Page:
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AG files suit to recover taxpayer money

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The Indiana Attorney General has filed a complaint in St. Joseph Circuit Court to recover public money that the former Lakeville clerk-treasurer allegedly spent on personal items like movie rentals and satellite television.

Attorney General Greg Zoeller filed the suit Wednesday against Casey Grove, who's accused of spending nearly $30,000 of public funds on personal items such as car repairs, cell phone service, and furniture. He used town-government credit cards, withdrew money from the town's bank account, cashed petty-cash checks, and didn't deposit checks collected by the Lakeville's water utility.

Grove was the clerk-treasurer from Jan. 1, 2008 to Nov. 9, 2009, when he resigned after being charged with unrelated counts of battery and drug possession. A certified audit by the State Board of Accounts of the time Grove was in office discovered the misappropriated funds.

The attorney general's lawsuit seeks a judgment against Grove for the money he spent, treble damages, and court costs and fees. Zoeller wants to redeem a $15,000 surety bond on Grove that was issued like an insurance policy against public-employee theft. Zoeller also filed for a temporary restraining order against Grove to freeze any of his assets until the case is concluded.

Zoeller recently has filed several lawsuits against former and current government employees accused of stealing public funds.

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  1. The practitioners and judges who hail E-filing as the Saviour of the West need to contain their respective excitements. E-filing is federal court requires the practitioner to cram his motion practice into pigeonholes created by IT people. Compound motions or those seeking alternative relief are effectively barred, unless the practitioner wants to receive a tart note from some functionary admonishing about the "problem". E-filing is just another method by which courts and judges transfer their burden to practitioners, who are the really the only powerless components of the system. Of COURSE it is easier for the court to require all of its imput to conform to certain formats, but this imposition does NOT improve the quality of the practice of law and does NOT improve the ability of the practitioner to advocate for his client or to fashion pleadings that exactly conform to his client's best interests. And we should be very wary of the disingenuous pablum about the costs. The courts will find a way to stick it to the practitioner. Lake County is a VERY good example of this rapaciousness. Any one who does not believe this is invited to review the various special fees that system imposes upon practitioners- as practitioners- and upon each case ON TOP of the court costs normal in every case manually filed. Jurisprudence according to Aldous Huxley.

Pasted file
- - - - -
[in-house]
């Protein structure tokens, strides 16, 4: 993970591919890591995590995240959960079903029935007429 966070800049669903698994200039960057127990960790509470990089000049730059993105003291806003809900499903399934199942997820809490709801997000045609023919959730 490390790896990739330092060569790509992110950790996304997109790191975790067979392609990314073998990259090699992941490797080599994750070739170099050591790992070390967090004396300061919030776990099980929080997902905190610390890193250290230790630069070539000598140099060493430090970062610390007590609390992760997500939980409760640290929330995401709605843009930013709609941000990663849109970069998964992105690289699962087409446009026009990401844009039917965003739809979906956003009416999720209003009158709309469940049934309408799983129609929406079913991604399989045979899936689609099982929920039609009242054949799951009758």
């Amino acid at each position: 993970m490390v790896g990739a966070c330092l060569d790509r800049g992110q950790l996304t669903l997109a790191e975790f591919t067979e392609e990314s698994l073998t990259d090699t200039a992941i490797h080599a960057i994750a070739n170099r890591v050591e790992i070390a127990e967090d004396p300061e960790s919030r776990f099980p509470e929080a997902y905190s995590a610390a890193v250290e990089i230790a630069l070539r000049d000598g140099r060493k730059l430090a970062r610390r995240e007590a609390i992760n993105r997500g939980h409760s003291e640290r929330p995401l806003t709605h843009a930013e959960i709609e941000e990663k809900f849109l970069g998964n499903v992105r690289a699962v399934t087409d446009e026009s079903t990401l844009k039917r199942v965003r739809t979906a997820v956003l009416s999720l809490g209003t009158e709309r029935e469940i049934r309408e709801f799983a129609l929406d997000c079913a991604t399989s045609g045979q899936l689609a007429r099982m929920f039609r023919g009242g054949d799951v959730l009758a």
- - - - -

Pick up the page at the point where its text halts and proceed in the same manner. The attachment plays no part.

2. Any attorneys who practice in federal court should be able to say the same as I can ... efiling is great. I have been doing it in fed court since it started way back. Pacer has its drawbacks, but the ability to hit an e-docket and pull up anything and everything onscreen is a huge plus for a litigator, eps the sole practitioner, who lacks a filing clerk and the paralegal support of large firms. Were I an Indiana attorney I would welcome this great step forward.

  3. Can we get full disclosure on lobbyist's payments to legislatures such as Mr Buck? AS long as there are idiots that are disrespectful of neighbors and intent on shooting fireworks every night, some kind of regulations are needed.

  4. I am the mother of the child in this case. My silence on the matter was due to the fact that I filed, both in Illinois and Indiana, child support cases. I even filed supporting documentation with the Indiana family law court. Not sure whether this information was provided to the court of appeals or not. Wish the case was done before moving to Indiana, because no matter what, there is NO WAY the state of Illinois would have allowed an appeal on a child support case!

  5. "No one is safe when the Legislature is in session."

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